Elizabeth Fichtner, a University of California farm advisor in Tulare County, wrote a research paper that opens with the provocative question, “Can Mechanically-Applied Pollen Either Supplement Bees or Ensure an Almond Crop in the Event of Bee Inefficacy or Unavailability? The answer?”
The answer seems to be simply “No.”
If bees, however challenged by weather and health, are at all helpful, applying pollen mechanically “won’t do a lot,” Fichtner said.
Reasons for this include the fact that the mechanical application is a one-shot deal. While bees that fly the orchards are out there for days a time, this increases the odds that blossoms will be more receptive to pollination when compared to the limited chances of that happening in the short span of a mechanical pollination.
“Only a small number of flowers are open when you apply the pollen. It’s a snapshot in time,” Fichtner said, compared to bloom which may take 14 days.
She added, “Conceptually, the application of pollen to trees by blowers relies on bee activity to redistribute pollen within the orchard. Only a small amount of the blown pollen would be deposited directly on receptive stigmas. Pollen is not viable for long.”
In the absence of bees for pollen redistribution, Fichtner says mechanical pollination achieves a random deposition of pollen on the tree. Bee pollination is a more directed form of pollen delivery since the bees specifically visit flowers.
Still, Fichtner says each year during almond bloom some growers try artificial pollination as either a supplement to bee pollination or an insurance policy against bee inefficiency.
It’s not a cheap way to go.
The cost is $300 or more an acre, says Joe Coelho, crop advisor and agronomist with Valley Orchard Management in Three Rocks, Calif. He worked with Fichtner and Tulare County staff research associate Katherine Wilson on the research project.
Coelho describes the almond orchard as remote from other almond orchards that could have been an added source of drifting or bee-transmitted pollen.
“It’s an area of jack rabbits and tumbleweeds,” he said.
For the project, Coelho says Valley Orchard supplied the manpower, tractors, and fuel. There were times, he says, when it was necessary to re-treat parts of the orchard. Overall, he found the results “not real positive” when it came to showing significant improvement in pollination.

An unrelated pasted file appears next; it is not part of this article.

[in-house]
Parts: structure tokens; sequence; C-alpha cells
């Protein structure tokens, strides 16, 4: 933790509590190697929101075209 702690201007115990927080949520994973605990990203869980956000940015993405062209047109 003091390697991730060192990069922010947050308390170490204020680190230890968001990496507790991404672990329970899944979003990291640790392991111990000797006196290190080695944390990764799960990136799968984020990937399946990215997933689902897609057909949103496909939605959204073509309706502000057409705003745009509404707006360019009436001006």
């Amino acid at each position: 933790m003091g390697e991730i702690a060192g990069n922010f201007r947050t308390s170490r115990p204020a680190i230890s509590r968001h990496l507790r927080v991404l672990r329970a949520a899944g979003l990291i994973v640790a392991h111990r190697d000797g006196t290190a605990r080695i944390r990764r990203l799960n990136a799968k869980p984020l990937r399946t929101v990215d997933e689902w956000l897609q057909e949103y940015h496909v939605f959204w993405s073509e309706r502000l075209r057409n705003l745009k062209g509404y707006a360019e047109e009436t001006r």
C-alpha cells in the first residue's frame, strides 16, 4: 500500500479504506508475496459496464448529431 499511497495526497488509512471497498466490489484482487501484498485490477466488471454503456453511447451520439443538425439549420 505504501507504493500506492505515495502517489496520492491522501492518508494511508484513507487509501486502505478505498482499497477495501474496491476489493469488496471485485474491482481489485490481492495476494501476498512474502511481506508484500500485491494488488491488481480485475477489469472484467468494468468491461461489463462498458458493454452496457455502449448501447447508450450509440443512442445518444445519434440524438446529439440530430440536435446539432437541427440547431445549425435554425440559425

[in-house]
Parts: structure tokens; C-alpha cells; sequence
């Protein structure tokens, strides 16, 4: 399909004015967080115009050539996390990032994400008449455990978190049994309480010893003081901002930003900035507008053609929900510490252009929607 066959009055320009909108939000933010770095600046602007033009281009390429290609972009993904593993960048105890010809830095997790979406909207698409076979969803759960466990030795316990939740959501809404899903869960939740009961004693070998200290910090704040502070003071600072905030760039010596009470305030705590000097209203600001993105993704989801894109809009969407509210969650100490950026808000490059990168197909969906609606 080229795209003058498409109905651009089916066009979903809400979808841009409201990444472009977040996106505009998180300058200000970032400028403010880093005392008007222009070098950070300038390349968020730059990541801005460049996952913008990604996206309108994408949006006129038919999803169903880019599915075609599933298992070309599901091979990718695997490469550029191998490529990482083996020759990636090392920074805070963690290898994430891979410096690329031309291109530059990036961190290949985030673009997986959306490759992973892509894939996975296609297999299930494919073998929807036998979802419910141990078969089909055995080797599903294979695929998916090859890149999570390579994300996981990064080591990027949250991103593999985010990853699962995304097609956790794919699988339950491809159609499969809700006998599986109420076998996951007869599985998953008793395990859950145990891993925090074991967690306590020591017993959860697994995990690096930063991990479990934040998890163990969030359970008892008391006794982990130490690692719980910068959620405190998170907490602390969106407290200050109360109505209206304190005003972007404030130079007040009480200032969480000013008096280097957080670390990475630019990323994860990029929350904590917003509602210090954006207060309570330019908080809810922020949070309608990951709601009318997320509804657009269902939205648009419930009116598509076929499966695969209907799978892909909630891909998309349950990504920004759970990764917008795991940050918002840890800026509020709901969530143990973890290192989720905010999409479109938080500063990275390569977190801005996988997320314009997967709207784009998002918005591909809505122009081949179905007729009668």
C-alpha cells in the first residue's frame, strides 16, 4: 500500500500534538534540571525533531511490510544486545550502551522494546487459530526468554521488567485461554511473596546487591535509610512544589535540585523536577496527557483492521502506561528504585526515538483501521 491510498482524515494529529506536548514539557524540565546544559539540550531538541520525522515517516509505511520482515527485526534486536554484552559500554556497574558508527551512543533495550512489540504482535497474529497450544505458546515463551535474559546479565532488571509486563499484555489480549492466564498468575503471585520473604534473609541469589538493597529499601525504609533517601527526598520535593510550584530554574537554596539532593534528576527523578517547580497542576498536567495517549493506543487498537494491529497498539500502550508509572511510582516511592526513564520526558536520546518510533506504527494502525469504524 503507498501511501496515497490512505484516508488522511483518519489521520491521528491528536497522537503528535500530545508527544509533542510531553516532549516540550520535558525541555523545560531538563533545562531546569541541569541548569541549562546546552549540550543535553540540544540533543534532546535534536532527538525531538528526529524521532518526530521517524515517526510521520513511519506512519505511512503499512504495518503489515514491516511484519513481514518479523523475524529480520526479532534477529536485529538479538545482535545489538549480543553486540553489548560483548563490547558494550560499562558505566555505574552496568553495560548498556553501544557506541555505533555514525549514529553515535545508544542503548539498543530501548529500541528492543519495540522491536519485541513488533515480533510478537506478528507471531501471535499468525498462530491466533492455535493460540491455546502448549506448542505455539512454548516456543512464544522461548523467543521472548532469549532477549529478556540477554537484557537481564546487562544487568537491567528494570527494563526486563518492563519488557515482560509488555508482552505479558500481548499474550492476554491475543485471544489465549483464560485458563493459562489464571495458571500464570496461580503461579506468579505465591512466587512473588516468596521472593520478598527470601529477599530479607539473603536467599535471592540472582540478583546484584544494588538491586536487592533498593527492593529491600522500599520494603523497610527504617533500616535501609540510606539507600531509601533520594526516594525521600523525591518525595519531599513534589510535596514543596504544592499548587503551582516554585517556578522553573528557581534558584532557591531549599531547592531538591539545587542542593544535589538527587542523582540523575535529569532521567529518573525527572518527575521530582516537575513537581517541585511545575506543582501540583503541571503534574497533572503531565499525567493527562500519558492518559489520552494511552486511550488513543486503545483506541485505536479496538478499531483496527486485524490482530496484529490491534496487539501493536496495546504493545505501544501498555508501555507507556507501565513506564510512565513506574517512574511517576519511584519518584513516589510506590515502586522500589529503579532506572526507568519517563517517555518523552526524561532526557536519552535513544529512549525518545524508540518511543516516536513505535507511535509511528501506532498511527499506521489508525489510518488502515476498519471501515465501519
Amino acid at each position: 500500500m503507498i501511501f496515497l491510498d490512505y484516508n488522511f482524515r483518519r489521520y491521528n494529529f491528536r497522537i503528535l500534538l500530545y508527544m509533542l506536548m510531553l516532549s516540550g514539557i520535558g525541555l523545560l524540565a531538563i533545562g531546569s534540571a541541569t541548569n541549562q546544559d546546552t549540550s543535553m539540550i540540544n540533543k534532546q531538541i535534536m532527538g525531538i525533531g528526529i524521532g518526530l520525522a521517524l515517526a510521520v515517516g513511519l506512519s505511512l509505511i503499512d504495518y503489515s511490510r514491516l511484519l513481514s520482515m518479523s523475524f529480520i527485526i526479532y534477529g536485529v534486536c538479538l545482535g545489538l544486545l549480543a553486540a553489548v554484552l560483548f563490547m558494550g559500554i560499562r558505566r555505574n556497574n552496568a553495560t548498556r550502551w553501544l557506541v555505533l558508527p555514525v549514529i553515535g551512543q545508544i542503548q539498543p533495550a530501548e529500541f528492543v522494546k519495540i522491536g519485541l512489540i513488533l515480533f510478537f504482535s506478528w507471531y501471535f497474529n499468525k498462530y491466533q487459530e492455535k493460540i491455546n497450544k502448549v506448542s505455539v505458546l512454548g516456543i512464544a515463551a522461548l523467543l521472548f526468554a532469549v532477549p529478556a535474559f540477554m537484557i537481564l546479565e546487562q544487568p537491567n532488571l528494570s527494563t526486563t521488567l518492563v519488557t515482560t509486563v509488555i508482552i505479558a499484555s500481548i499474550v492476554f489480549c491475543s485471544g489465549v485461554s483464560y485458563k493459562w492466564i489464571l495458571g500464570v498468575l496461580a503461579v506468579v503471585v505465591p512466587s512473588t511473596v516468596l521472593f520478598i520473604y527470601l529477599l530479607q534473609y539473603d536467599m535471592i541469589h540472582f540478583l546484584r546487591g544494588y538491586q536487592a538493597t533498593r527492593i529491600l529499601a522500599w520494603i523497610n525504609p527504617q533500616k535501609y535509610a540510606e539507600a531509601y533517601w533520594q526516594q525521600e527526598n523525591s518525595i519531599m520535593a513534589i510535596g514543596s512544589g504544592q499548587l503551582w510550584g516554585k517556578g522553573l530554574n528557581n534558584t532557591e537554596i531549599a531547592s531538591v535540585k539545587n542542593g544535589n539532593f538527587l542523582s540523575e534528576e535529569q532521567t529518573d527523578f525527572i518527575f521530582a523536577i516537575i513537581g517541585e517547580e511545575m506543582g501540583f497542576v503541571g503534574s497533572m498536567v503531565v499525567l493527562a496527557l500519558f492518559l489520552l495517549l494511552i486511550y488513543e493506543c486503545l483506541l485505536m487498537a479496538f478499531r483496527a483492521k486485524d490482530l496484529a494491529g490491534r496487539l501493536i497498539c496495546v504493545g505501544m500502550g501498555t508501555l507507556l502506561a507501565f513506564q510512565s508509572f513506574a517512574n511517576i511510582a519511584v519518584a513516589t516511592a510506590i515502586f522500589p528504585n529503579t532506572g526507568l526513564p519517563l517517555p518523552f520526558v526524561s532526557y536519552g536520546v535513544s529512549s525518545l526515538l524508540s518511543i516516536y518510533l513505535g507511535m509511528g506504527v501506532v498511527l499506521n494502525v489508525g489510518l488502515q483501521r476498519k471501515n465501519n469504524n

Increasing almond acreage has increased the overall demand for hives, while chronic honey bee health issues limit hive supply. Interestingly, research into “blowing” pollen onto trees is hardly new. The research paper cites a 1966 research trial.
When asked why research might have been going on so long ago – before the health scourge for bees – Fichtner speculated it might have been because the almond industry was growing and was uncertain whether there would be the availability of the thousands of hives brought into the state from around the nation.
Several research studies have demonstrated that techniques for blowing pollen onto trees have no benefit as a supplement on fruit set or yield.
Fichtner said, “If you have good bee activity, there’s no benefit. It’s a total waste of money. In a rare event it could help.”
To address the efficacy of mechanical pollination as either a supplement or replacement of bees, replicated field trials were conducted in the southern San Joaquin Valley in 2014 and 2015.
Pollen, sourced from Wood Colony and Fritz varieties, was applied twice to test rows at 30-40 percent bloom and 50-60 percent bloom, and at three different experimental rates - 0, 23.5 and 70 grams per acre.
Nut set was measured in the Fritz and Monterey rows. There proved to be a higher nut set on the west than on the east side of the rows.
A 2015 study focused on Nonpareil and Monterey varieties. Three treatments were included: no mechanical or bee pollination, mechanical pollination only, plus bee and mechanical pollination.
Pollen was suspended in a Pollen-Tech proprietary liquid matrix applied with an electrostatic sprayer from Electrostatic Spraying Systems, Inc., Watkinsville, Ga.
For the no-pollination research, nylon mesh bags were placed over branches as bee barriers. Immediately prior to mechanical pollination, paper bags were placed over nylon mesh bags to prevent mechanically-applied pollen deposition on flowers.
Mesh bags were removed from branches for mechanical pollination only. Nylon bags were immediately replaced to prevent pollination.
Pollen was applied at approximately 60 percent bloom. Due to spray rig failure, full mechanical pollination was only achieved on the Monterey test row. No results were reported for Nonpareil.
Only a 1.3 percent nut set was achieved in the bee exclusion treatment. Mechanical pollination alone resulted in a 17 percent nut set. The bee-inclusion treatment, which included both bee pollination and any supplemental pollen distributed by mechanical pollination, resulted in 57 percent nut set.
Fichtner said the bee-exclusion study will be repeated in 2016, but 2014 results do not suggest that mechanical pollination significantly supplements bee pollination. She added that it is important to note that environmental conditions vary “between orchards and years.”